|The Mystery of Chess Boxing (1979)|
|Writers:||Chiang Ping Han|
|Starring:||Mark Long, Jack Long and Li Yi-min|
|The Plot: Ah Po (Li Yi Min) is a young man in search of kung fu instruction. When he finds the school of his dreams, he unfortunately runs into a great deal of trouble. Ah Po, on the day before he reached his school, stirred up some trouble with a local ruffian, and it turns out that this local ruffian was also a very important student within his chosen school! As he begins his rigorous lessons, this same student looks to make Ah Po’s life a living hell. After being ostracized by all of his fellow students, Ah Po finds himself spending a lot of time with the school’s cook (played by Simon Yuen). This cook, however, is also an exceptional martial artist, and he soon begins to teach Ah Po all of his skills under the guise of training him to be a cook. Before long, Ah Po is better than any of his fellow pupils! When he displays his new talents, as well as the crest of the Ghost Face Killer (Mark Long), he is expelled from the school. This crest, which Ah Po has held onto for years, is merely the last thing that his father had passed on to him. With no teacher at his disposal, he follows the advice of his former chef/teacher and searches out a wandering chess-master who is supposed to be even more powerful. After Ah Po begins his training, we discover that the Ghost Face Killer is the man who killed Ah Po’s father, and he is on the prowl! Ah Po, seeing that his new master is the next on Ghost Face’s hit list, refuses to let another person he cares about die at the hands of this sadistic killer. Ah Po intensifies his training, and he is determined to finally put an end to the Ghost Face Killer.|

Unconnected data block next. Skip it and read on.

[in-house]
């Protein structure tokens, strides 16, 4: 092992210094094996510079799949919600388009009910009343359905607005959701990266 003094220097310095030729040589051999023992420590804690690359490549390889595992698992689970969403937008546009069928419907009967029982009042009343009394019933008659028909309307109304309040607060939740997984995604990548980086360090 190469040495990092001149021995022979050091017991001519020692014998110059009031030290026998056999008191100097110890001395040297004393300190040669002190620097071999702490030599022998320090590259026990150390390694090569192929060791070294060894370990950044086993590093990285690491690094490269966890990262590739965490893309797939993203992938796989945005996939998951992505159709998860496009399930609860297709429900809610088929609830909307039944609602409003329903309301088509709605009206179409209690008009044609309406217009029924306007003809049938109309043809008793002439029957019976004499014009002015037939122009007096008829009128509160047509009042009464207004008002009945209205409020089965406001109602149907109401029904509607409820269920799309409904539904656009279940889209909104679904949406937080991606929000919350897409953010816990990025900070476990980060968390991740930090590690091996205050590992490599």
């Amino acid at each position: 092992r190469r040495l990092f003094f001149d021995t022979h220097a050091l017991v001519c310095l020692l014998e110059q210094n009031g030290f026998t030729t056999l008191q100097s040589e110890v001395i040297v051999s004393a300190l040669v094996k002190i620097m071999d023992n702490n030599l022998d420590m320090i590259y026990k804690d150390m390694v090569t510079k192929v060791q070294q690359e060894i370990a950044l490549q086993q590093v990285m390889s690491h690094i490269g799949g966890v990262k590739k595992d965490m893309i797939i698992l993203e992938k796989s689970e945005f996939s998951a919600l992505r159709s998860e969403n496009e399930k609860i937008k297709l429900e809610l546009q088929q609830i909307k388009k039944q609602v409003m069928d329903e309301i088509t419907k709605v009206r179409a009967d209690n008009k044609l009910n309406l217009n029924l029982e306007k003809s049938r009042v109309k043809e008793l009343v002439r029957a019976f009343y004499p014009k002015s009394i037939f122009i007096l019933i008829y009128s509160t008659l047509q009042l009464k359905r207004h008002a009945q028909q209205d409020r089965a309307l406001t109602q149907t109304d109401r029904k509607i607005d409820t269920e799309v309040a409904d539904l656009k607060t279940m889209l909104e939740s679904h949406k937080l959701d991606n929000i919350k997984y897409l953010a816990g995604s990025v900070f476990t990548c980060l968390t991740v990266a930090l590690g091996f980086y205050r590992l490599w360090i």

Despite being a independent filmmaker, Joseph Kuo often worked with the best in the business. Born Invincible, for instance, featured both the amazing Carter Wong in its lead and even featured choreography by a young Yuen Woo-ping. Although The Mystery of Chess Boxing doesn’t factor in a big name behind the chorography, it does feature two decent stars in the front. Li Yi Min is still best known for his roles with the Shaw Bros. studio, in titles such as Heaven and Hell as well as Life Gamble, but here he gets to show off his charisma to its fullest extent. Min manages to show off his knack for comedy, which is something that I am not familiar with seeing from him. Although the kung fu comedy was still yet in its infancy, Li Yi Min proves to be a very solid comedic lead. When the drama becomes necessary he is also quite convincing, but throughout much of the film he is very over-the-top, and generally silly in his tackling of everyday situations. Continuing the discussion of big stars, one has to mention the immortal Simon Yuen. Best known as both Yuen Woo-Ping’s father as well as the drunken “Beggar So” character from both Jackie Chan’s Drunken Master and Snake in the Eagel’s Shadow. Yuen essentially plays the same role here, but he does so with all of the charisma that audiences expect of him. His role is actually fairly limited, which is unfortunate, but the time that he is present on screen is classic.